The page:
March 21, 2023

Residents Asked to Participate in Survey on How to Expand and Improve Electric Vehicle Charging Infrastructure and Will Offer Webinars on April 13-14

Montgomery County’s Department of Environmental Protection (DEP) is asking residents to participate in a survey on how the County could expand and improve charging infrastructure for electric vehicles (EVs). As part of the initiative, DEP will hold webinars on Thursday, April 13, and Friday, April 14, to share details about the planning process and collect more input.

Beginning in 2023, significant funding will be available from Maryland and the Federal government for local governments and private property owners to install EV charging. To take advantage of this opportunity and accelerate the transition to EV ownership, DEP is developing a plan to expand the availability of EV charging throughout the community.

The survey, which will be open through May 15, is available at Montgomery County Community EV Charging Survey (

To join the April 13 webinar, which will start at 7 p.m., go to Meeting Registration - Zoom. To join the April 14 webinar, which will start at noon, go to Meeting Registration - Zoom.

DEP also has created the Charge Montgomery Story Map interactive tool to explore where EV charging is currently located, where EVs are registered and the factors that will drive new charging infrastructure.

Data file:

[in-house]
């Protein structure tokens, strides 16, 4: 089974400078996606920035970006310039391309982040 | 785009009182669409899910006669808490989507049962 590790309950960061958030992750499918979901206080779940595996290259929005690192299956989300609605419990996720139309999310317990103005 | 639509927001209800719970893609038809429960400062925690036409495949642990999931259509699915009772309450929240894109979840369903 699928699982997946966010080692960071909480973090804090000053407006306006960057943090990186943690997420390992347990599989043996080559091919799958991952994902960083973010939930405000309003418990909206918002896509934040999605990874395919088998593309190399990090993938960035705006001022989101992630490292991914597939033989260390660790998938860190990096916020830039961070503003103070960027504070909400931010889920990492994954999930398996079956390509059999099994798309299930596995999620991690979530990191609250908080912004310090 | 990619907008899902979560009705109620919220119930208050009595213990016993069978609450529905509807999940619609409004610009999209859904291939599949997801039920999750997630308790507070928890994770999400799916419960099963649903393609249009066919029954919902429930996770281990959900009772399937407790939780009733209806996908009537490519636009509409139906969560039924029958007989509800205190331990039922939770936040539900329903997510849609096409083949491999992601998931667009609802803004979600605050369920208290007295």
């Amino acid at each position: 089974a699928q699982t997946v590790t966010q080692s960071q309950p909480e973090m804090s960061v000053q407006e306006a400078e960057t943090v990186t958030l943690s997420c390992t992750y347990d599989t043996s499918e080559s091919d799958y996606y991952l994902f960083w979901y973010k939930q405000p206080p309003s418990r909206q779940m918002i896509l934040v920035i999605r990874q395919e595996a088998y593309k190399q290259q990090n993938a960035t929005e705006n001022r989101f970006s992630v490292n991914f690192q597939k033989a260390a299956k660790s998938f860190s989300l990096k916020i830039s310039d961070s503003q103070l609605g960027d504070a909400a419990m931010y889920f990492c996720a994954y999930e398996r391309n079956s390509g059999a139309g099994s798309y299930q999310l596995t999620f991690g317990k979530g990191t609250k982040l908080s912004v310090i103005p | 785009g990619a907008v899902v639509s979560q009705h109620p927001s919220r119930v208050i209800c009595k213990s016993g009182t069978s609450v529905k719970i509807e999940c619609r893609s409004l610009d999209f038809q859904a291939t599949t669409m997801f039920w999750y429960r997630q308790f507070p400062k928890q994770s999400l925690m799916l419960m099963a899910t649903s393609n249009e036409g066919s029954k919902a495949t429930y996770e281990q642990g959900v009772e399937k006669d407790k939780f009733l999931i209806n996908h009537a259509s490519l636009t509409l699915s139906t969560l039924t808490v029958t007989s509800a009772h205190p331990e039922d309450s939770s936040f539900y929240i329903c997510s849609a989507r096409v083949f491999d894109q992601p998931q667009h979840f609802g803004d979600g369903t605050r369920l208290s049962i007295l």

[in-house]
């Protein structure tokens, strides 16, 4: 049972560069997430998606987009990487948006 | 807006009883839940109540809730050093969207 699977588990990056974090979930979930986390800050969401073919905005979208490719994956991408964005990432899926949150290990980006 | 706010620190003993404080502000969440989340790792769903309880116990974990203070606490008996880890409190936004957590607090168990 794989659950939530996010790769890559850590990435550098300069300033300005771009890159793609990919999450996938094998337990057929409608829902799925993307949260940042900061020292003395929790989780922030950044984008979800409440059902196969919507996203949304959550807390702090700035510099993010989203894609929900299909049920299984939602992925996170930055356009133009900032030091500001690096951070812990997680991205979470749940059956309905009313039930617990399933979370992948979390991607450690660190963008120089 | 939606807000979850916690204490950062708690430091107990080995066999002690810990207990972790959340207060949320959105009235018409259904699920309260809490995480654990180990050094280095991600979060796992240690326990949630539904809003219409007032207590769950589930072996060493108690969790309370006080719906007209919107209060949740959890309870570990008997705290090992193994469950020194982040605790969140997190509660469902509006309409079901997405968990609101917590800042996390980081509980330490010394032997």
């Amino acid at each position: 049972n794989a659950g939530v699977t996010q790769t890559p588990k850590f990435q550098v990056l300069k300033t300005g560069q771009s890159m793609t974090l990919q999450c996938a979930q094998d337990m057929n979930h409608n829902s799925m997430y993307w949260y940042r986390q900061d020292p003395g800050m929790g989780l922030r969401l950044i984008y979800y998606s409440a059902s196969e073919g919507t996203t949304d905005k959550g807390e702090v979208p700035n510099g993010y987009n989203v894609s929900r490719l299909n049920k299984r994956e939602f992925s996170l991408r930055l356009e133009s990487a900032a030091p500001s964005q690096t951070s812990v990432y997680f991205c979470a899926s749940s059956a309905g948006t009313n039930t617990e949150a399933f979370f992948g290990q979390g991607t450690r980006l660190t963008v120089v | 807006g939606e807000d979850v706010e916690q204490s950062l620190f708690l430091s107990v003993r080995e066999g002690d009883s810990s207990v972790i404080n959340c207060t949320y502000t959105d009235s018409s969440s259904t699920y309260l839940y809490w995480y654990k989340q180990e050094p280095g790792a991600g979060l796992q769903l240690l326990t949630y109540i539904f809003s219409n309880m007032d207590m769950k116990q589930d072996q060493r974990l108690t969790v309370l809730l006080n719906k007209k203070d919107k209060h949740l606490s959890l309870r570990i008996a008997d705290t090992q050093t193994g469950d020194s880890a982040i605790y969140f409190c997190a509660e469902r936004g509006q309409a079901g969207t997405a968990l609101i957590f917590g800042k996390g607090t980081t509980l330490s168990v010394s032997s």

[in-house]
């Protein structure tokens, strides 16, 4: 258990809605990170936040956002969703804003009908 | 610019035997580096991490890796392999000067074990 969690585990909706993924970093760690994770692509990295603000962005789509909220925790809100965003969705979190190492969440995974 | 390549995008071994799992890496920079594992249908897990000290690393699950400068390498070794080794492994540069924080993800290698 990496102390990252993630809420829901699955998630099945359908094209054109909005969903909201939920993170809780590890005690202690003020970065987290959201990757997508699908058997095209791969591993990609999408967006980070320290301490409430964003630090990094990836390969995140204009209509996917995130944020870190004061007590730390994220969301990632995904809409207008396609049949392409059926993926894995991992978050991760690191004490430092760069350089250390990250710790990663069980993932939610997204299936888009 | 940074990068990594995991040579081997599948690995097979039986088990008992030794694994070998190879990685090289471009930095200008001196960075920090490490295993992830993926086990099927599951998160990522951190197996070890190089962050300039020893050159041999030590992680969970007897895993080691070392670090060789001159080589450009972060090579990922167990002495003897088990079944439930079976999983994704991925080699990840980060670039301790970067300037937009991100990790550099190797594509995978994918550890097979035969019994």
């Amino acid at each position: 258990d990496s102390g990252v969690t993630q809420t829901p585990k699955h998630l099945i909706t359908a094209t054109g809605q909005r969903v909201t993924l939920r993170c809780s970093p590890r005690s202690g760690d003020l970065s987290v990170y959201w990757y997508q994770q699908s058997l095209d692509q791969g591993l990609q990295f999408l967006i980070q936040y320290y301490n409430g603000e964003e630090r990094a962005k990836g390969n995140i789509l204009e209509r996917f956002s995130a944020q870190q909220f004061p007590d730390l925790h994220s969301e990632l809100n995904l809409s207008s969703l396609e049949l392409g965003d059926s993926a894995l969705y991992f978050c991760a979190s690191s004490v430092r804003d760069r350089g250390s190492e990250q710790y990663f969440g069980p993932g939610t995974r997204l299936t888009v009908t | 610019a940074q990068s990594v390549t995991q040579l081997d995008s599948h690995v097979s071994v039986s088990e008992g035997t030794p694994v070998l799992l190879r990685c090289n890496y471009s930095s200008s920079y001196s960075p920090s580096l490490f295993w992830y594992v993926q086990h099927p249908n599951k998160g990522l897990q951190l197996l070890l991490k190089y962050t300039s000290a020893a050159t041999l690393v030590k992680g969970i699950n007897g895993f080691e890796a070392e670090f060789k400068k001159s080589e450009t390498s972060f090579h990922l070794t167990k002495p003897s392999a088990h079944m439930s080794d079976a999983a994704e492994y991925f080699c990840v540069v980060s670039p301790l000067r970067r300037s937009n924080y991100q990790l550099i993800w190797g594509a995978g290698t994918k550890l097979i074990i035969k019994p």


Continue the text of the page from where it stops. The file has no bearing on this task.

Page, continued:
“The County’s Climate Action Plan has a goal to transition to 100 percent zero emissions by 2035 and having residents, government operations and businesses transition to EVs is an important part of the plan,” said County Executive Marc Elrich. “An important part of having people move to EVs is having charging station access. We are working to create opportunities to build charging stations, but we need to know how residents think we can help. Completing this survey will help in determining the decisions that will be made as we move forward.”

EVs charged in Montgomery County on Pepco’s electric grid reduce emissions by 70-75 percent, demonstrating that switching to an EV is one of the biggest ways to reduce the County’s carbon footprint.

The market for electric vehicles is growing rapidly, with plug-in vehicles making up more than 12 percent of newly registered vehicles in 2022. There are currently about 600 EV charging plugs in the County, including 100 “Fast Charging” plugs. However, more charging infrastructure is needed to meet the current demand and allow more residents to feel confident making the transition to electric vehicles. To overcome “range anxiety”—a fear of running out of battery—drivers need to know that they can easily charge their vehicle nearby to where they live, work and visit regularly.

Many new EV charging stations installed by the private sector will be located based on existing EV ownership patterns. However, the County’s Climate Action Plan aims to ensure that EV charging is distributed equitably across the County. This means proactively finding sites in the County’s Equity Focus Areas.

For more information on DEP’s actions in the move to EVs, go to